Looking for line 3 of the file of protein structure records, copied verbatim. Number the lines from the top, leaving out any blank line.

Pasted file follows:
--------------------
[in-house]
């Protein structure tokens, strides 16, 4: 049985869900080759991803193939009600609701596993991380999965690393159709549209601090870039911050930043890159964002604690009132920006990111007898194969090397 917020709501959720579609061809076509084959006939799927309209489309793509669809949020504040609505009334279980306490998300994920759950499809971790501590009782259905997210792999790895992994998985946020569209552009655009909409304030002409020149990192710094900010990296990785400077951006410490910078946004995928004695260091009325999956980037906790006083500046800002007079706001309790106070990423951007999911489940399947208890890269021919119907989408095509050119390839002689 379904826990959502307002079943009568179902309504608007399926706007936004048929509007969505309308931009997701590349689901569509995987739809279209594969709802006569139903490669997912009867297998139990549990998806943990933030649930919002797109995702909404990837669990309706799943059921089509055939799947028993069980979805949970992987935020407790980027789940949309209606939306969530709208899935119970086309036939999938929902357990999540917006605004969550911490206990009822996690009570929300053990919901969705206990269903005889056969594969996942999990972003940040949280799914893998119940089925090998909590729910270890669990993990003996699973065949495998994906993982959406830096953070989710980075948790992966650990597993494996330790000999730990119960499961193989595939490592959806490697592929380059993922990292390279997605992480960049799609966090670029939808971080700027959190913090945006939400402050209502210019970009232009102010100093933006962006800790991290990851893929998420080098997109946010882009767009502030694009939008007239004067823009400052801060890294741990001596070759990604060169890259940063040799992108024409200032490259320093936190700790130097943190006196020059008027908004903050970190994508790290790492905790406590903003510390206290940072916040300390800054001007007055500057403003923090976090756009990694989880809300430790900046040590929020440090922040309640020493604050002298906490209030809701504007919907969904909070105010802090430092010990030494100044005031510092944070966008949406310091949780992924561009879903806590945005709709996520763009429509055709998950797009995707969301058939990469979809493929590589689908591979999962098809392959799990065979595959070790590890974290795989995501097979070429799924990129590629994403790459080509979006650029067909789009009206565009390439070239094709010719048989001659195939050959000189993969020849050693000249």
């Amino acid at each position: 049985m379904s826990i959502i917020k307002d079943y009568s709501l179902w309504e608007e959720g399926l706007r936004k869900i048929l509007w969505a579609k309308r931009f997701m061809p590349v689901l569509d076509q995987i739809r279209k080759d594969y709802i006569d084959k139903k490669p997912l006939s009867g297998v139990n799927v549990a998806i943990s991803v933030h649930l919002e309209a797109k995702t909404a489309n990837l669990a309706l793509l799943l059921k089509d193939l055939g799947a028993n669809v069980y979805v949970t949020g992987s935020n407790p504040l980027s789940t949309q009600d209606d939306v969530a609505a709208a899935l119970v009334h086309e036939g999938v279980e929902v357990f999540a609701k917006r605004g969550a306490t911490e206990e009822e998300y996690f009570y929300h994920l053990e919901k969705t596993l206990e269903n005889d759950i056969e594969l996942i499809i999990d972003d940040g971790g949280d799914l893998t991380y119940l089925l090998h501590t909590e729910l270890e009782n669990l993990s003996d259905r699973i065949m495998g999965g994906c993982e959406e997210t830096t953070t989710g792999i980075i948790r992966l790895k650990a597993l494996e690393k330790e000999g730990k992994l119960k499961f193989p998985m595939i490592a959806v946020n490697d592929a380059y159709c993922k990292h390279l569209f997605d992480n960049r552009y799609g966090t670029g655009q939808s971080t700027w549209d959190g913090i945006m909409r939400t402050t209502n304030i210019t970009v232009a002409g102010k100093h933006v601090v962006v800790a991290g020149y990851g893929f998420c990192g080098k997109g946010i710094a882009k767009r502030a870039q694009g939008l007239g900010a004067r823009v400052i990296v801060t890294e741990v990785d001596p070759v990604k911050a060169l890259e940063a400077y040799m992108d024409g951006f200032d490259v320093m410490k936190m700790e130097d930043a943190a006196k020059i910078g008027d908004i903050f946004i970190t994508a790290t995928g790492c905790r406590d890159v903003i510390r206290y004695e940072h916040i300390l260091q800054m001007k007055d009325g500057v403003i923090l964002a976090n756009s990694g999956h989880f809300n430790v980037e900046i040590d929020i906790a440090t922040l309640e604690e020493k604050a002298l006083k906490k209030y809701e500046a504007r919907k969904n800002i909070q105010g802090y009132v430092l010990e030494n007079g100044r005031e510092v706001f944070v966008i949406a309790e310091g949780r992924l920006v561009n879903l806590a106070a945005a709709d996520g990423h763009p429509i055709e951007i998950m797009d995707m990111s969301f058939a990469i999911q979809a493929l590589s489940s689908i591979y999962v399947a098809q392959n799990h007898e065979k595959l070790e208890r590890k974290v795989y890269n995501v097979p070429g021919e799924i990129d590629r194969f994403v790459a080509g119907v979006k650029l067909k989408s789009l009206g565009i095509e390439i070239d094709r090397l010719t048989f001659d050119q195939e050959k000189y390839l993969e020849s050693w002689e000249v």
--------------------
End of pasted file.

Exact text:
């Amino acid at each position: 049985m379904s826990i959502i917020k307002d079943y009568s709501l179902w309504e608007e959720g399926l706007r936004k869900i048929l509007w969505a579609k309308r931009f997701m061809p590349v689901l569509d076509q995987i739809r279209k080759d594969y709802i006569d084959k139903k490669p997912l006939s009867g297998v139990n799927v549990a998806i943990s991803v933030h649930l919002e309209a797109k995702t909404a489309n990837l669990a309706l793509l799943l059921k089509d193939l055939g799947a028993n669809v069980y979805v949970t949020g992987s935020n407790p504040l980027s789940t949309q009600d209606d939306v969530a609505a709208a899935l119970v009334h086309e036939g999938v279980e929902v357990f999540a609701k917006r605004g969550a306490t911490e206990e009822e998300y996690f009570y929300h994920l053990e919901k969705t596993l206990e269903n005889d759950i056969e594969l996942i499809i999990d972003d940040g971790g949280d799914l893998t991380y119940l089925l090998h501590t909590e729910l270890e009782n669990l993990s003996d259905r699973i065949m495998g999965g994906c993982e959406e997210t830096t953070t989710g792999i980075i948790r992966l790895k650990a597993l494996e690393k330790e000999g730990k992994l119960k499961f193989p998985m595939i490592a959806v946020n490697d592929a380059y159709c993922k990292h390279l569209f997605d992480n960049r552009y799609g966090t670029g655009q939808s971080t700027w549209d959190g913090i945006m909409r939400t402050t209502n304030i210019t970009v232009a002409g102010k100093h933006v601090v962006v800790a991290g020149y990851g893929f998420c990192g080098k997109g946010i710094a882009k767009r502030a870039q694009g939008l007239g900010a004067r823009v400052i990296v801060t890294e741990v990785d001596p070759v990604k911050a060169l890259e940063a400077y040799m992108d024409g951006f200032d490259v320093m410490k936190m700790e130097d930043a943190a006196k020059i910078g008027d908004i903050f946004i970190t994508a790290t995928g790492c905790r406590d890159v903003i510390r206290y004695e940072h916040i300390l260091q800054m001007k007055d009325g500057v403003i923090l964002a976090n756009s990694g999956h989880f809300n430790v980037e900046i040590d929020i906790a440090t922040l309640e604690e020493k604050a002298l006083k906490k209030y809701e500046a504007r919907k969904n800002i909070q105010g802090y009132v430092l010990e030494n007079g100044r005031e510092v706001f944070v966008i949406a309790e310091g949780r992924l920006v561009n879903l806590a106070a945005a709709d996520g990423h763009p429509i055709e951007i998950m797009d995707m990111s969301f058939a990469i999911q979809a493929l590589s489940s689908i591979y999962v399947a098809q392959n799990h007898e065979k595959l070790e208890r590890k974290v795989y890269n995501v097979p070429g021919e799924i990129d590629r194969f994403v790459a080509g119907v979006k650029l067909k989408s789009l009206g565009i095509e390439i070239d094709r090397l010719t048989f001659d050119q195939e050959k000189y390839l993969e020849s050693w002689e000249v």